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The Brief: Aug. 30, 2010

Has the Metroplex caught the ethics bug?

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THE BIG CONVERSATION:

Has the Metroplex caught the ethics bug?

Joining a number of Dallas-area legislators up for re-election in November who've recently drawn fire for alleged ethical lapses, longtime U.S. Rep. Eddie Bernice Johnson was reported Sunday to have given thousands of dollars in scholarships to relatives and an aide's children, violating Congressional Black Caucus Foundation rules.

Johnson, who has represented Dallas since 1992, denied the claims last week, The Dallas Morning News reports, but admitted fault two days later, saying she didn't know of error and that she would work to "rectify the financial situation."

The news comes during an election cycle in which Dallas-area state Reps. Linda Harper-Brown and Joe Driver, both Republicans, have already provided significant headline fodder for their alleged ethical breaches. Harper-Brown, of Irving, drove a Mercedes paid for by a contractor who does business with the Texas Department of Transportation, and Driver, of Garland, admitted to double-billing his campaign and taxpayers for travel expenses.

Johnson's is just the latest case of controversy with potential implications for a longtime politician's ouster come November, but will these allegations provide Johnson's Republican opponent, the previously written-off Stephen Broden, with enough ammunition to mount a successful campaign against his popular competitor?

CULLED:

  • Making few waves, Bill White has accepted an invitation to participate in a gubernatorial debate sponsored by the state's major media outlets, while Gov. Rick Perry, who says he won't debate until White releases past tax returns, still isn't budging. Meanwhile, with Labor Day — generally regarded as the official kickoff of campaign season — quickly approaching, the Trib's Ross Ramsey has a look at Perry on the campaign trail, where, Ramsey says, the governor appears to be "in his element."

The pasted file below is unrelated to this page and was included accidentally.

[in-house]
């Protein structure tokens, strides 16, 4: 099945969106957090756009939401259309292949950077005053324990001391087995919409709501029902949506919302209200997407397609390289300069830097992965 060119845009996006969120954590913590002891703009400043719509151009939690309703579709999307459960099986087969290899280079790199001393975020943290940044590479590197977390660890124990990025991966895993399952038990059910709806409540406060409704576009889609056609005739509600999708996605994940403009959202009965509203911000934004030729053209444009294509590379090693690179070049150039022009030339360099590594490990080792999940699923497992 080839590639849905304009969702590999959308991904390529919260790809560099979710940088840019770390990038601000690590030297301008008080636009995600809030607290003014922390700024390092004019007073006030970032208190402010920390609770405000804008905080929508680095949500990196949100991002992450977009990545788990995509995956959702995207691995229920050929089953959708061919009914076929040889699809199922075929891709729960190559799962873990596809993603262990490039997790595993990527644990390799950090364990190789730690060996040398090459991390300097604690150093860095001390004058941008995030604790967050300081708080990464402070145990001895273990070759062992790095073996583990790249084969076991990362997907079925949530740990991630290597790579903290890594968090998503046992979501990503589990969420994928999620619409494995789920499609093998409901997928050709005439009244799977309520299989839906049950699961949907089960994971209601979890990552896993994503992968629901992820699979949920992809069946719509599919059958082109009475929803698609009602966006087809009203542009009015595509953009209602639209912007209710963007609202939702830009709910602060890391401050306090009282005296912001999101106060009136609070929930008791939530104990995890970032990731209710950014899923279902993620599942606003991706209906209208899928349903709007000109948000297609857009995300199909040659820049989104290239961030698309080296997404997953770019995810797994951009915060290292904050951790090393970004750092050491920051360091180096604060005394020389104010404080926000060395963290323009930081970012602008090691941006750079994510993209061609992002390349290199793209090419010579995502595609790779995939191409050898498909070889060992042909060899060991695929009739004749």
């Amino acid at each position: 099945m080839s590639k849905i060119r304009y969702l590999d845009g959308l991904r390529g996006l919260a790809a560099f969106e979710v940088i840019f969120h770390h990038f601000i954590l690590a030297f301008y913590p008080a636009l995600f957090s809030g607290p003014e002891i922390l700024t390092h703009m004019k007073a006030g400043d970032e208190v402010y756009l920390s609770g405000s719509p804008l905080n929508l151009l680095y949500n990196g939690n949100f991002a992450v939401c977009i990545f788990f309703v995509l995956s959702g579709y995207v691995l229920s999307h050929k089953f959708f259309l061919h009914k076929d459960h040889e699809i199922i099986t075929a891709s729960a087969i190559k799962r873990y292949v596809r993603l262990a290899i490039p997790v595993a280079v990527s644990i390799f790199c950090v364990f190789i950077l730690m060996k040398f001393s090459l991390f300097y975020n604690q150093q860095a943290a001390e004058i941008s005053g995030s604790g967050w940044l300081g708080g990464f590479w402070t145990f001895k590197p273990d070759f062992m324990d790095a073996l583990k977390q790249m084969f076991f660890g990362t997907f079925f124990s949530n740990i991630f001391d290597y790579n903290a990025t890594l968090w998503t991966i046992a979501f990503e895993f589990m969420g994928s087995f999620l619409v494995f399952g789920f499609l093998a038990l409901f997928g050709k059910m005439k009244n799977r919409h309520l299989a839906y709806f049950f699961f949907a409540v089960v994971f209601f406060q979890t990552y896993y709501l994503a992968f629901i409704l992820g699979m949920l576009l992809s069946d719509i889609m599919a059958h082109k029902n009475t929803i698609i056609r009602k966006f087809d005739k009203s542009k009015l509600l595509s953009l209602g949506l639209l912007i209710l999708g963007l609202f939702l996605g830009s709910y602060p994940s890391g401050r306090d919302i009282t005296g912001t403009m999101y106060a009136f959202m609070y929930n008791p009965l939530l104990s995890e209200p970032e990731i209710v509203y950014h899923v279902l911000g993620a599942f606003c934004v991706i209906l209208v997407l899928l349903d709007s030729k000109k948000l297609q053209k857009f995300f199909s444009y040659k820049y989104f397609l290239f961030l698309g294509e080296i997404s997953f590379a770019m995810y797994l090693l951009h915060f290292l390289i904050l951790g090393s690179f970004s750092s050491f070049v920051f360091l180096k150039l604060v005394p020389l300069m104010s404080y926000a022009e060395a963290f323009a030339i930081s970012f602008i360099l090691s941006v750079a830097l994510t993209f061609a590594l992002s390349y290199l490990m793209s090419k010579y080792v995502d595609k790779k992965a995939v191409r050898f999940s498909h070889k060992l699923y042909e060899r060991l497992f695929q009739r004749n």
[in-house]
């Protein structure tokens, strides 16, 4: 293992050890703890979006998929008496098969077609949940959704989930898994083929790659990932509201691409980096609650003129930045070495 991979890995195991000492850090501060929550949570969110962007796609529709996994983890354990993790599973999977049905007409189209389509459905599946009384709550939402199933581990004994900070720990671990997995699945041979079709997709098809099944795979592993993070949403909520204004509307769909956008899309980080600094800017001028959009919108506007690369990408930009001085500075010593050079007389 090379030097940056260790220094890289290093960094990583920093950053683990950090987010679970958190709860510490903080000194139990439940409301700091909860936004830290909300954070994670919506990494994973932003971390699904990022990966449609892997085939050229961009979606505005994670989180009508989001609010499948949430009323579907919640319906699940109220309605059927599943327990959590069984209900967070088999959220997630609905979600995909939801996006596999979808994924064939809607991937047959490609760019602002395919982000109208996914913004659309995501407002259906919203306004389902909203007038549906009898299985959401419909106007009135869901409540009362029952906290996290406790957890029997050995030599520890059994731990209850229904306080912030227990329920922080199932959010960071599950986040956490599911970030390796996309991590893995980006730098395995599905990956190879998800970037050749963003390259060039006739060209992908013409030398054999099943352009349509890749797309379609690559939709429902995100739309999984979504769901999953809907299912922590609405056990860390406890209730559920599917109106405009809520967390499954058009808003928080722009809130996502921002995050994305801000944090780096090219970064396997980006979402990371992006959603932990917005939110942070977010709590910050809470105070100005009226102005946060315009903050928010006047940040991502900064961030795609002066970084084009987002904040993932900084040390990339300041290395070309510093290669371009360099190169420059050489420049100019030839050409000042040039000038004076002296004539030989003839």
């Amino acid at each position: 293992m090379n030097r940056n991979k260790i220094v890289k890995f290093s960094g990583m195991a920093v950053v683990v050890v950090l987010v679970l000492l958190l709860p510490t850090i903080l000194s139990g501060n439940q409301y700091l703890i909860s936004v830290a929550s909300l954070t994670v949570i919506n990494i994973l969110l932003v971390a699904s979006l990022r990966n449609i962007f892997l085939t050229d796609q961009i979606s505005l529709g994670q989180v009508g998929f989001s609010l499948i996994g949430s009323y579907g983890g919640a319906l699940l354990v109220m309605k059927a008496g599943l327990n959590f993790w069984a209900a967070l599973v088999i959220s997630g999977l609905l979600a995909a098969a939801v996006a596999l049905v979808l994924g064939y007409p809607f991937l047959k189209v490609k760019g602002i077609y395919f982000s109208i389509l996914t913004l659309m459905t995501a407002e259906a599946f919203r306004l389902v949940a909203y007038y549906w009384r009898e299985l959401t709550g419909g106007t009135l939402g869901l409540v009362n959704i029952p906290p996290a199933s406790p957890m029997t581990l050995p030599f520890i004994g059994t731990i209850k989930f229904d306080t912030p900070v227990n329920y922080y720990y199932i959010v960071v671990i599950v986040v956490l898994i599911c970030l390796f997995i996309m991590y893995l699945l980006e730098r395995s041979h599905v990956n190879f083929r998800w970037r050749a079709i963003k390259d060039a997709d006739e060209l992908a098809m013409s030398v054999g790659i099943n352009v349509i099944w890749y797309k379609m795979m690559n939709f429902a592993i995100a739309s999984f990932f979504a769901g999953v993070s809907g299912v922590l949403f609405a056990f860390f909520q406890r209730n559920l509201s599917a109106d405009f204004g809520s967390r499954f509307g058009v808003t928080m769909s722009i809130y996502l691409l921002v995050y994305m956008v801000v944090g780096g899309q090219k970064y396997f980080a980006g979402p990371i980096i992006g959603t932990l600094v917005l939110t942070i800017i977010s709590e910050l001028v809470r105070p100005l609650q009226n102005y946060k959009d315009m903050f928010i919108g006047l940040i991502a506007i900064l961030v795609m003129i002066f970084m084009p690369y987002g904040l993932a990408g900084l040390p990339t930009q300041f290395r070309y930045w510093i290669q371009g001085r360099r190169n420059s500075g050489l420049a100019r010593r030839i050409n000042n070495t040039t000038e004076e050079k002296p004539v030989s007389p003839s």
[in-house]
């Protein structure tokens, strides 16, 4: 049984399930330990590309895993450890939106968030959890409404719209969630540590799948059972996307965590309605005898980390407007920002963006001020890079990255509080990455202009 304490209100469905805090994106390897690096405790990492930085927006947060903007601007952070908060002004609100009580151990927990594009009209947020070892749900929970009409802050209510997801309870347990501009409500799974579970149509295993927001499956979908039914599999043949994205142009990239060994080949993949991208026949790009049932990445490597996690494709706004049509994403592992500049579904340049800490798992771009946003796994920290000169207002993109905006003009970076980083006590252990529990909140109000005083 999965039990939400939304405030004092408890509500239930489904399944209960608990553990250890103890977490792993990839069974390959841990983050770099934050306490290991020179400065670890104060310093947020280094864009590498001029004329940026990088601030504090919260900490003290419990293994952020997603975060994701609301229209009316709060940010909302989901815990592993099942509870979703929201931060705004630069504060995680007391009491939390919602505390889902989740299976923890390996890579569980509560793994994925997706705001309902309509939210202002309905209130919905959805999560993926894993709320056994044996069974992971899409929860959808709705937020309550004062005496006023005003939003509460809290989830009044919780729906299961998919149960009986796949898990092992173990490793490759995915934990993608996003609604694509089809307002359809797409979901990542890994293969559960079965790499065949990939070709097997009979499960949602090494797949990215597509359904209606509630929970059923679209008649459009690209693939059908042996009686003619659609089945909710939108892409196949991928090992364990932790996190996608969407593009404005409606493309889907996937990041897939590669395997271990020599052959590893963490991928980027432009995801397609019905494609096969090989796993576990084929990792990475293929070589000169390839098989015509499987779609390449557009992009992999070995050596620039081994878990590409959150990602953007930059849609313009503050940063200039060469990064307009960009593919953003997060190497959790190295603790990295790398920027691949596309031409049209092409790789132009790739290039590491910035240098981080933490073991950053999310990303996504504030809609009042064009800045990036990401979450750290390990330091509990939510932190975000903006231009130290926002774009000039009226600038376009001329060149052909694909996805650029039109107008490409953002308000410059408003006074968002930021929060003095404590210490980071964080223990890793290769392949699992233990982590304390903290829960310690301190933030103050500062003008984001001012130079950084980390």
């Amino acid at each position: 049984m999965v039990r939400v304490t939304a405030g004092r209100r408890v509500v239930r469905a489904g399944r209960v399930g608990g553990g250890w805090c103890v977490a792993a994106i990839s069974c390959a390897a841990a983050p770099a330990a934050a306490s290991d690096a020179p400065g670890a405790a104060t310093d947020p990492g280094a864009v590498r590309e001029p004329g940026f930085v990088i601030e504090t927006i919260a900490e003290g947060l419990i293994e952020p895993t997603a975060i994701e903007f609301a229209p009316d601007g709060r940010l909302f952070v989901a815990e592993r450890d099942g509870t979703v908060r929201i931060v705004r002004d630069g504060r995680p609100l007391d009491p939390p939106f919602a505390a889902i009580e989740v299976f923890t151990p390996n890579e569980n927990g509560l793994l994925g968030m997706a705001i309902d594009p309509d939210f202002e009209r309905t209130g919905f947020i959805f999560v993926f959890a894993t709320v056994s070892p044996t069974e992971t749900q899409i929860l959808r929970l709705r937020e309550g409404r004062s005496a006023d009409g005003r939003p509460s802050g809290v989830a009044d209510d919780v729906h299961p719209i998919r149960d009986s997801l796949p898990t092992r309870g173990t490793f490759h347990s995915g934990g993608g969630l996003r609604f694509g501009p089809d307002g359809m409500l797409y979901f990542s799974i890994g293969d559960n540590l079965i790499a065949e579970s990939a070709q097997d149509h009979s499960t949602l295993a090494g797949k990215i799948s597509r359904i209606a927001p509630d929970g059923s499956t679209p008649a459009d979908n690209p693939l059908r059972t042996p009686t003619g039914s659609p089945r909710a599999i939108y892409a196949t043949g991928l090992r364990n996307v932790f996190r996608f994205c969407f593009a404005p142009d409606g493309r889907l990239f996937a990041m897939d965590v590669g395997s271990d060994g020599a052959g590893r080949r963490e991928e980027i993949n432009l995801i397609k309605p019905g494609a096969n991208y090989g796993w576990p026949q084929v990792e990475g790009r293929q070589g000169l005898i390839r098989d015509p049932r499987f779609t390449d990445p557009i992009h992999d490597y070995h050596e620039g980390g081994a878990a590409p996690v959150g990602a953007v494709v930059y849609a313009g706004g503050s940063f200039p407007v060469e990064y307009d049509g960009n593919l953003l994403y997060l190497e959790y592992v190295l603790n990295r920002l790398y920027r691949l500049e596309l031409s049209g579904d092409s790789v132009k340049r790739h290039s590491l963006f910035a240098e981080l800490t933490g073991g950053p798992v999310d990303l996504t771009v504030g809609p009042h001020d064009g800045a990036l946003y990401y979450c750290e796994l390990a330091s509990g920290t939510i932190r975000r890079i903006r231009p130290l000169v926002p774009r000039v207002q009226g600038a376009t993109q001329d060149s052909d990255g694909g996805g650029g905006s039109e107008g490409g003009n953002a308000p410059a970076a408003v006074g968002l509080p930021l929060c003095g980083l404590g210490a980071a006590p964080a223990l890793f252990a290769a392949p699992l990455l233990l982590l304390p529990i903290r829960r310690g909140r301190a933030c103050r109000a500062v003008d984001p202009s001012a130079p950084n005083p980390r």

• A warehouse fire destroyed all of Harris County's 10,000 voting machines Friday, leaving officials scrambling to refit the county with equipment before polls open for early voting in October. Its cause unknown, the blaze has left many scratching their heads and has some Democrats worrying. "The important thing here is that the Republicans who control county government and all election administration functions do not reduce the number of polling sites or do anything that would make it harder or less convenient for Harris County voters to participate in this critical election," a Texas Democratic Party official tells the Houston Chronicle.
  • Texas officials, visiting with federal officials in Washington on Friday, didn't have any luck cutting the strings attached to $830 million in school aid offered to Texas last month as part of a jobs bill passed by Congress.

"We're creating more jobs than any other state in the nation. ... Would you rather live in a state like this, or in a state where a man can marry a man?" — Gov. Rick Perry at a campaign stop in Temple

MUST-READ:

Parkland hospital kept information from its auditors, feared federal subpoena on Medicare overcharges, The Dallas Morning News

South Texas sheriff takes on state agency official in felony open records fight, Austin American-Statesman

Cornyn backs off birthright citizenship debate, The Associated Press

GOP says graphics firm's error led to use of Confederate image in handout, The Dallas Morning News

Five Years Later, Houstonians Conflicted About Katrina — The Texas Tribune

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